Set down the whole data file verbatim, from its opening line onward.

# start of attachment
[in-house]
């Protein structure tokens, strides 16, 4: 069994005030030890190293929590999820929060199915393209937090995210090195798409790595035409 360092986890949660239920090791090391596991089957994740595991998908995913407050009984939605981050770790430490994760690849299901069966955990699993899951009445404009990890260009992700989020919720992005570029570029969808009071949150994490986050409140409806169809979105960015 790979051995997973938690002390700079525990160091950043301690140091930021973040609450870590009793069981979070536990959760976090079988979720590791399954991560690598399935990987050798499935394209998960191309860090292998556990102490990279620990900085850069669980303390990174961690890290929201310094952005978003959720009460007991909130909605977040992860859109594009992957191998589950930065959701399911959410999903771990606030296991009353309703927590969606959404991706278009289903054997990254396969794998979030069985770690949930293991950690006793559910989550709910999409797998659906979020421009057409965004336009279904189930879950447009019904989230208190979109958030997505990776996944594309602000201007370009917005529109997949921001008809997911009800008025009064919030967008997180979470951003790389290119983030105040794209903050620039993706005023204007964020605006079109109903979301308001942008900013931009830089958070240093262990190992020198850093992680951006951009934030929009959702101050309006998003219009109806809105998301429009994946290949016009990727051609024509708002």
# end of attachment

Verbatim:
[in-house]
């Protein structure tokens, strides 16, 4: 069994005030030890190293929590999820929060199915393209937090995210090195798409790595035409 360092986890949660239920090791090391596991089957994740595991998908995913407050009984939605981050770790430490994760690849299901069966955990699993899951009445404009990890260009992700989020919720992005570029570029969808009071949150994490986050409140409806169809979105960015 790979051995997973938690002390700079525990160091950043301690140091930021973040609450870590009793069981979070536990959760976090079988979720590791399954991560690598399935990987050798499935394209998960191309860090292998556990102490990279620990900085850069669980303390990174961690890290929201310094952005978003959720009460007991909130909605977040992860859109594009992957191998589950930065959701399911959410999903771990606030296991009353309703927590969606959404991706278009289903054997990254396969794998979030069985770690949930293991950690006793559910989550709910999409797998659906979020421009057409965004336009279904189930879950447009019904989230208190979109958030997505990776996944594309602000201007370009917005529109997949921001008809997911009800008025009064919030967008997180979470951003790389290119983030105040794209903050620039993706005023204007964020605006079109109903979301308001942008900013931009830089958070240093262990190992020198850093992680951006951009934030929009959702101050309006998003219009109806809105998301429009994946290949016009990727051609024509708002």